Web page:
Liquids that keeps the lowest temperature for the longer time after being frozen

I am working on a personal project, however I know nothing about chemistry and I would like to ask you guys for a quick question. I need to use a liquid for my project, which after being put into a freezer will freeze, and will be kept frozen for the most time when taken out of the freezer into room temperatures.

Ideally I would like to know if there is a liquid which can freeze after a couple of hours, and when taken out from the refrigerator it can sustain a temperature of -2 -3 degrees for the longer period, in normal room temperatures. And most importantly it can me used again and again.

Thank you so much guys, I will be looking forward to an answer on this one.

• Try salt water.
– f''
Jul 23 '16 at 20:33

To maintain a stable temperature while heat is entering a system implies some phase change: that is, the substance is either melting or boiling, keeping the temperature the same, while some part is changed form solid to liquid or form liquid to gas.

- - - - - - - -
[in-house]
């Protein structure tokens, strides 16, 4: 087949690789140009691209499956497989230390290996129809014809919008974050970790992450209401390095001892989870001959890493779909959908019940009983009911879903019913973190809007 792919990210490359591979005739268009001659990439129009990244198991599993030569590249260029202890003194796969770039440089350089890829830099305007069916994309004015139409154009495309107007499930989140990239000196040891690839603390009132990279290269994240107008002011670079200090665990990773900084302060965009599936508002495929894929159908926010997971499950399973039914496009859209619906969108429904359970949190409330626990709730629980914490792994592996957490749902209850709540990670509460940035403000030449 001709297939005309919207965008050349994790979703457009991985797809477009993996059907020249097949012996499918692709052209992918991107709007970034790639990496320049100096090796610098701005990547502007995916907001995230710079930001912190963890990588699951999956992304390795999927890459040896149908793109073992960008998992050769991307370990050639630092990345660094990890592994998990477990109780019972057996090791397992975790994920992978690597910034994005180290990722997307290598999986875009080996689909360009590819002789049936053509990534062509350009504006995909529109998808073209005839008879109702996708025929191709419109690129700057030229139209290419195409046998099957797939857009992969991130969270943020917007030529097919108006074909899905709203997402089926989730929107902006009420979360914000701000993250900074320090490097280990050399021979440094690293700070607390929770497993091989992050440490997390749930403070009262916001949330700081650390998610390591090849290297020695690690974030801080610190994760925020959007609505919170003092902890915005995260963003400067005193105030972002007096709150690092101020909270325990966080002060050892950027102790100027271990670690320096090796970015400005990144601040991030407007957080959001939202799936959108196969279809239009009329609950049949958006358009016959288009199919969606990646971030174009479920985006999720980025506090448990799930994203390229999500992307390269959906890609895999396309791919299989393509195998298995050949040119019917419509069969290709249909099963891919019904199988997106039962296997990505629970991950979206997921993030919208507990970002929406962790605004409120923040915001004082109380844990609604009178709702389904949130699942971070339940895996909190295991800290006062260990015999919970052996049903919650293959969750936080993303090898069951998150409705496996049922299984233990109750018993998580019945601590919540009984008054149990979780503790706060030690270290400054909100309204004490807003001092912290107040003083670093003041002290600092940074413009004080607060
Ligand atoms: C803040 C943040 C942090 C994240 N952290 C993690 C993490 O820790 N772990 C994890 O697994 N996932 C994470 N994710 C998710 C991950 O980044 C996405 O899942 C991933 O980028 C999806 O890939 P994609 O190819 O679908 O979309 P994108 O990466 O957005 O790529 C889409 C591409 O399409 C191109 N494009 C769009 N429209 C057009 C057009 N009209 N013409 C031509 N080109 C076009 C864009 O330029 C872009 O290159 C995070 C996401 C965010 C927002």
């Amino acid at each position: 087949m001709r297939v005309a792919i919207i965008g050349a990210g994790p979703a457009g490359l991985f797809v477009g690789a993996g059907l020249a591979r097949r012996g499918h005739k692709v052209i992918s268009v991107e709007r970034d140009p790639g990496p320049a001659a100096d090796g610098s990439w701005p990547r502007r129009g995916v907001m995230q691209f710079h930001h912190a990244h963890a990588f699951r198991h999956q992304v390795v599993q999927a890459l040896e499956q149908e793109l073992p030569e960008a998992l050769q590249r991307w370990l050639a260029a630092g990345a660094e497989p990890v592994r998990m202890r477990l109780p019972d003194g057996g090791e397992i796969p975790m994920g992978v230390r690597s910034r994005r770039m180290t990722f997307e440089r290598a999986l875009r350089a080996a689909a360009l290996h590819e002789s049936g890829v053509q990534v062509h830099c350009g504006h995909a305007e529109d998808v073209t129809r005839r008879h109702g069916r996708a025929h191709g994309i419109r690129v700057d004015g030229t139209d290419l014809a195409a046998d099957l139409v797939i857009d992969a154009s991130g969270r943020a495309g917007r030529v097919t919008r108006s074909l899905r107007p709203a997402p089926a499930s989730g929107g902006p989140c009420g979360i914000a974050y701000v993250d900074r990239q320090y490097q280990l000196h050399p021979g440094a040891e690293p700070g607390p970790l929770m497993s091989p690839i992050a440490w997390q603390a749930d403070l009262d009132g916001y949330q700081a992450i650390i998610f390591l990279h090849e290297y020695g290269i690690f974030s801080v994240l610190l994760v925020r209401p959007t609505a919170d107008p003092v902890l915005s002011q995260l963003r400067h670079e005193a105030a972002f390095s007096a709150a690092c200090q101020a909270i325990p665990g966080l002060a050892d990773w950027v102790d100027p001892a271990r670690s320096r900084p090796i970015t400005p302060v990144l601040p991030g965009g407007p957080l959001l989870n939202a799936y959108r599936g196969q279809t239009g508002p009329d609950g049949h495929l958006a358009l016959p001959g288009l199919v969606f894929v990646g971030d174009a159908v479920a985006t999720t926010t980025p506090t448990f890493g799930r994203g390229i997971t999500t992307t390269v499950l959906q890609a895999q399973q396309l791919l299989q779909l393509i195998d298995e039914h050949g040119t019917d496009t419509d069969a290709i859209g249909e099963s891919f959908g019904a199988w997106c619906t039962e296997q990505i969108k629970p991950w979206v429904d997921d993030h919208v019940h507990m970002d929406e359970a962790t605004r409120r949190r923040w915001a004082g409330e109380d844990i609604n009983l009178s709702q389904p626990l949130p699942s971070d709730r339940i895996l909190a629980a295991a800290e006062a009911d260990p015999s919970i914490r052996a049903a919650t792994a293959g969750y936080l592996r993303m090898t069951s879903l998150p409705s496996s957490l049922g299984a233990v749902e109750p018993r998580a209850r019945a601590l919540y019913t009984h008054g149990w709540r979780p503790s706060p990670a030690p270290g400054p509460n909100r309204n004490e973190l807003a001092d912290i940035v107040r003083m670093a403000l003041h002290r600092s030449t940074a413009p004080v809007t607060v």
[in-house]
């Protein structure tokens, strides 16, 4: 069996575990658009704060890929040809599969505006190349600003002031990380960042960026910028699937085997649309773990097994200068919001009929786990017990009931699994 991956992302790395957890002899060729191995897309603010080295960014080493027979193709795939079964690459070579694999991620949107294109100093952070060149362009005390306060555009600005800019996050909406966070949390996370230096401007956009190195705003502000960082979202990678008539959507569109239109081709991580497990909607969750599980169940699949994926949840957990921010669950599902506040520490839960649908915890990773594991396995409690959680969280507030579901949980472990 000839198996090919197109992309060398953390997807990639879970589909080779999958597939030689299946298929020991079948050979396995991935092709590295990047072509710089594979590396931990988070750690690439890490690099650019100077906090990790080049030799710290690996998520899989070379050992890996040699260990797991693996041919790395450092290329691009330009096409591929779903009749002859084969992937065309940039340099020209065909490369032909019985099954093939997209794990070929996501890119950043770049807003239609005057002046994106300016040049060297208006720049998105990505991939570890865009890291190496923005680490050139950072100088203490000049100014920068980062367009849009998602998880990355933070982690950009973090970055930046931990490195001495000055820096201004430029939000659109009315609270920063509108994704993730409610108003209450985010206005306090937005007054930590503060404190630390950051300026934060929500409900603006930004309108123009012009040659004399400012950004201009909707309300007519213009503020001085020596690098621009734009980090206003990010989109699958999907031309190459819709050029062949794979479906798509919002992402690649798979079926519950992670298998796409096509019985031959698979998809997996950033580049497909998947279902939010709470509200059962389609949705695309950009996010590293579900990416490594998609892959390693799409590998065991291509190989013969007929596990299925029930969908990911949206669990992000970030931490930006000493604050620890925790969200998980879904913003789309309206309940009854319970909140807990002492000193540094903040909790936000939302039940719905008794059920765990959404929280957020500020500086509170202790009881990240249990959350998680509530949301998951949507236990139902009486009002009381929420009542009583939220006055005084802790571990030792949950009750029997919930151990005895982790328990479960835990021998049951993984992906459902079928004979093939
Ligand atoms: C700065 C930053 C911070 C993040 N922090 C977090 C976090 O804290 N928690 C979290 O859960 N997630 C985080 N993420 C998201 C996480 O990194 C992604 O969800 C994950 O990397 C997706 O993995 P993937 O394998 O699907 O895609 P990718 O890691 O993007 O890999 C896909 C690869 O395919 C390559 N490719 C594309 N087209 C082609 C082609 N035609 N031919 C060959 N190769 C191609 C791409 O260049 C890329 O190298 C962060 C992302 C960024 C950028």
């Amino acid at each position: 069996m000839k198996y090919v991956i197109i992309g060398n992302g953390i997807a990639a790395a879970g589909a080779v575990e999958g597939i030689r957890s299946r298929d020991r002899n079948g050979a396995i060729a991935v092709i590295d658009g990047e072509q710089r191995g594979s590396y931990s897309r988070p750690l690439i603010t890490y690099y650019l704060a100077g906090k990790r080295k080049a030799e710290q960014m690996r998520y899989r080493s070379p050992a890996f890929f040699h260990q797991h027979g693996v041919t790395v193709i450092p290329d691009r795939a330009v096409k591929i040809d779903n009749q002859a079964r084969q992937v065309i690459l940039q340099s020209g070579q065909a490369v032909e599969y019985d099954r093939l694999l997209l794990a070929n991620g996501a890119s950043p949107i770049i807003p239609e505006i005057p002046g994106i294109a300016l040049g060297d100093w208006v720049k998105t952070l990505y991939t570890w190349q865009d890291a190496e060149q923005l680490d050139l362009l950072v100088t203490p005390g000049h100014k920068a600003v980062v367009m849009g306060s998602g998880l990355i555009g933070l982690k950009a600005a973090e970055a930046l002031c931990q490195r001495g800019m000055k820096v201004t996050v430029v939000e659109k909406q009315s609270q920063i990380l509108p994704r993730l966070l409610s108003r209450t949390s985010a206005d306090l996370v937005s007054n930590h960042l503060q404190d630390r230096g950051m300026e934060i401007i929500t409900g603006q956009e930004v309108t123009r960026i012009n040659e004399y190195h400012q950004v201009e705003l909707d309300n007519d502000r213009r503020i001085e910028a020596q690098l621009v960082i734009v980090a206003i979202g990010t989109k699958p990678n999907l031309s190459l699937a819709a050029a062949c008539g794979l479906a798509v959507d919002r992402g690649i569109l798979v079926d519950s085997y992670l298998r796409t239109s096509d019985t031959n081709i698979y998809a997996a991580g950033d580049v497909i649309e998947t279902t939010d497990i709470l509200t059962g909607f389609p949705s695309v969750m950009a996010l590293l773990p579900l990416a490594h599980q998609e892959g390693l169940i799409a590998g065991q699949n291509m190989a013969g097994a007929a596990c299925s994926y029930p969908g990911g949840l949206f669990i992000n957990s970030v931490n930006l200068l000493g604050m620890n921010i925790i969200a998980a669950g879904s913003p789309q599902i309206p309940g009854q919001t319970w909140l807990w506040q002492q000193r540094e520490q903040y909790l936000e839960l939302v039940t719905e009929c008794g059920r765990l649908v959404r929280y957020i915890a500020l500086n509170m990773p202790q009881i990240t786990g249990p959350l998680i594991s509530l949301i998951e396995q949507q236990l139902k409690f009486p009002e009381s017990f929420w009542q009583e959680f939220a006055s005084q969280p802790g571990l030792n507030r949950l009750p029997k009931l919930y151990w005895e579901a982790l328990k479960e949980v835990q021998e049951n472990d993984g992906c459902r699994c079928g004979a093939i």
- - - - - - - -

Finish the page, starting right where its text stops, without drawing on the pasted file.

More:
Pure water freezes at 0 °C, but if another substance is added, the freezing point (f.p.) may be lowered. Ordinary table salt, $\ce{NaCl}$, can lower the f.p. to -20 °C. Calcium chloride, $\ce{CaCl2}$, is even more effective. Both are used for melting ice from roads, with $\ce{CaCl2}$ preferred in cold weather.

You might test various concentration to see what best meets your needs. Ideally, the solution f.p. should be a bit above the temperature of your freezer.

No liquid can sustain a lower temperature than its direct surroundings for an extended amount of time; that is against the fundamental laws of thermodynamics (don’t ask me whether the first or second law are more relevant here). All you can do is have a liquid that warms up as slow as possible, i.e. has a rather high specific heat capacity.

There is one liquid with an exceedingly high specific heat capacity — at least when compared to all other common liquids. This liquid is water. It will take the more energy to heat water from $0~\mathrm{^\circ C}$ to room temperature than it takes to heat any other common liquid within the same boundaries.